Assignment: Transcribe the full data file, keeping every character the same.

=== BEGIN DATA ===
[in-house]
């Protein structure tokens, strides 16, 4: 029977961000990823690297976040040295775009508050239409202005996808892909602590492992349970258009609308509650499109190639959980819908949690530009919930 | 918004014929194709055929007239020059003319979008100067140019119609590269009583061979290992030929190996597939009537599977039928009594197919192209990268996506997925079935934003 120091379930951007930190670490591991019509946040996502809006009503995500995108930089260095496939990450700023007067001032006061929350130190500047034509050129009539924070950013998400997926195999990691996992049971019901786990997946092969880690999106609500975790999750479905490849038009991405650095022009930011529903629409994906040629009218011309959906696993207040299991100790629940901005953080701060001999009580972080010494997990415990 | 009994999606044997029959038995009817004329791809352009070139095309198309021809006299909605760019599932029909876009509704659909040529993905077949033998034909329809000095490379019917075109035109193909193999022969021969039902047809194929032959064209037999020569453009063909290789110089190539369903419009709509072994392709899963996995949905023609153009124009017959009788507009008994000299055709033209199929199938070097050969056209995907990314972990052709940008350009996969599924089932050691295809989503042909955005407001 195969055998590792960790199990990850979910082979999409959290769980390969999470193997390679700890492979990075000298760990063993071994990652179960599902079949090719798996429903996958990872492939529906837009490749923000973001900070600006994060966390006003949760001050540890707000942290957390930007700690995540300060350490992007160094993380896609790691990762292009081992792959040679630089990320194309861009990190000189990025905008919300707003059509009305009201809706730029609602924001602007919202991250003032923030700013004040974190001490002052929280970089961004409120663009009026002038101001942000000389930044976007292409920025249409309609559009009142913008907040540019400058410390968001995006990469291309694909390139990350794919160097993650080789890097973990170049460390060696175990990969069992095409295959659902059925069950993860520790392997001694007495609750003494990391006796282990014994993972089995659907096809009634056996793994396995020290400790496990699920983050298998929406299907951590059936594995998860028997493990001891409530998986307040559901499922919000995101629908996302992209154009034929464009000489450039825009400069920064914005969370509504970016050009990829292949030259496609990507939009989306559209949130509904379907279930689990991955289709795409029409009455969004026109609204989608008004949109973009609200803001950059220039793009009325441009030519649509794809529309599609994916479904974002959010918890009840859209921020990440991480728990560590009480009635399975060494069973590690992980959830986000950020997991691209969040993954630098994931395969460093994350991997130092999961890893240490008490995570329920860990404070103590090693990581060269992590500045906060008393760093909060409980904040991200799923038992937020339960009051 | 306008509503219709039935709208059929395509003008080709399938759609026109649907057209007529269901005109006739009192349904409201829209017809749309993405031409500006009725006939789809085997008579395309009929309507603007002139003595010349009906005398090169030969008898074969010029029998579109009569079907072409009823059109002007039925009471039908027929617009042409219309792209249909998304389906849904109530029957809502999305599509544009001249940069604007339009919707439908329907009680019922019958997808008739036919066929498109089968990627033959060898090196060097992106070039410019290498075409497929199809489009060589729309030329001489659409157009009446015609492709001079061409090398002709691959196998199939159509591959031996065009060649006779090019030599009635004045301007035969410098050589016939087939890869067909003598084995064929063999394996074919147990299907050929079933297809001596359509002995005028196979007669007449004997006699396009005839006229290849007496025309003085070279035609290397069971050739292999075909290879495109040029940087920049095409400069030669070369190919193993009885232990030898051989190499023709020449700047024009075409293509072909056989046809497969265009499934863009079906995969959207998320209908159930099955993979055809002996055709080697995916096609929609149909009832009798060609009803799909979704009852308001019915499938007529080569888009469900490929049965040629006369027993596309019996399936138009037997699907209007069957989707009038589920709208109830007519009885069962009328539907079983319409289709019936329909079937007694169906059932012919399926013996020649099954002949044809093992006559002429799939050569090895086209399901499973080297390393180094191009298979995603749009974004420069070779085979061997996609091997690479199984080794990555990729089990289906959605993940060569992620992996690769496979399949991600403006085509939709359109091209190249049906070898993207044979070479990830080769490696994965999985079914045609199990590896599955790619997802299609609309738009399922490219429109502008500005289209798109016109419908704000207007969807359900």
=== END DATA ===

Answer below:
[in-house]
């Protein structure tokens, strides 16, 4: 029977961000990823690297976040040295775009508050239409202005996808892909602590492992349970258009609308509650499109190639959980819908949690530009919930 | 918004014929194709055929007239020059003319979008100067140019119609590269009583061979290992030929190996597939009537599977039928009594197919192209990268996506997925079935934003 120091379930951007930190670490591991019509946040996502809006009503995500995108930089260095496939990450700023007067001032006061929350130190500047034509050129009539924070950013998400997926195999990691996992049971019901786990997946092969880690999106609500975790999750479905490849038009991405650095022009930011529903629409994906040629009218011309959906696993207040299991100790629940901005953080701060001999009580972080010494997990415990 | 009994999606044997029959038995009817004329791809352009070139095309198309021809006299909605760019599932029909876009509704659909040529993905077949033998034909329809000095490379019917075109035109193909193999022969021969039902047809194929032959064209037999020569453009063909290789110089190539369903419009709509072994392709899963996995949905023609153009124009017959009788507009008994000299055709033209199929199938070097050969056209995907990314972990052709940008350009996969599924089932050691295809989503042909955005407001 195969055998590792960790199990990850979910082979999409959290769980390969999470193997390679700890492979990075000298760990063993071994990652179960599902079949090719798996429903996958990872492939529906837009490749923000973001900070600006994060966390006003949760001050540890707000942290957390930007700690995540300060350490992007160094993380896609790691990762292009081992792959040679630089990320194309861009990190000189990025905008919300707003059509009305009201809706730029609602924001602007919202991250003032923030700013004040974190001490002052929280970089961004409120663009009026002038101001942000000389930044976007292409920025249409309609559009009142913008907040540019400058410390968001995006990469291309694909390139990350794919160097993650080789890097973990170049460390060696175990990969069992095409295959659902059925069950993860520790392997001694007495609750003494990391006796282990014994993972089995659907096809009634056996793994396995020290400790496990699920983050298998929406299907951590059936594995998860028997493990001891409530998986307040559901499922919000995101629908996302992209154009034929464009000489450039825009400069920064914005969370509504970016050009990829292949030259496609990507939009989306559209949130509904379907279930689990991955289709795409029409009455969004026109609204989608008004949109973009609200803001950059220039793009009325441009030519649509794809529309599609994916479904974002959010918890009840859209921020990440991480728990560590009480009635399975060494069973590690992980959830986000950020997991691209969040993954630098994931395969460093994350991997130092999961890893240490008490995570329920860990404070103590090693990581060269992590500045906060008393760093909060409980904040991200799923038992937020339960009051 | 306008509503219709039935709208059929395509003008080709399938759609026109649907057209007529269901005109006739009192349904409201829209017809749309993405031409500006009725006939789809085997008579395309009929309507603007002139003595010349009906005398090169030969008898074969010029029998579109009569079907072409009823059109002007039925009471039908027929617009042409219309792209249909998304389906849904109530029957809502999305599509544009001249940069604007339009919707439908329907009680019922019958997808008739036919066929498109089968990627033959060898090196060097992106070039410019290498075409497929199809489009060589729309030329001489659409157009009446015609492709001079061409090398002709691959196998199939159509591959031996065009060649006779090019030599009635004045301007035969410098050589016939087939890869067909003598084995064929063999394996074919147990299907050929079933297809001596359509002995005028196979007669007449004997006699396009005839006229290849007496025309003085070279035609290397069971050739292999075909290879495109040029940087920049095409400069030669070369190919193993009885232990030898051989190499023709020449700047024009075409293509072909056989046809497969265009499934863009079906995969959207998320209908159930099955993979055809002996055709080697995916096609929609149909009832009798060609009803799909979704009852308001019915499938007529080569888009469900490929049965040629006369027993596309019996399936138009037997699907209007069957989707009038589920709208109830007519009885069962009328539907079983319409289709019936329909079937007694169906059932012919399926013996020649099954002949044809093992006559002429799939050569090895086209399901499973080297390393180094191009298979995603749009974004420069070779085979061997996609091997690479199984080794990555990729089990289906959605993940060569992620992996690769496979399949991600403006085509939709359109091209190249049906070898993207044979070479990830080769490696994965999985079914045609199990590896599955790619997802299609609309738009399922490219429109502008500005289209798109016109419908704000207007969807359900």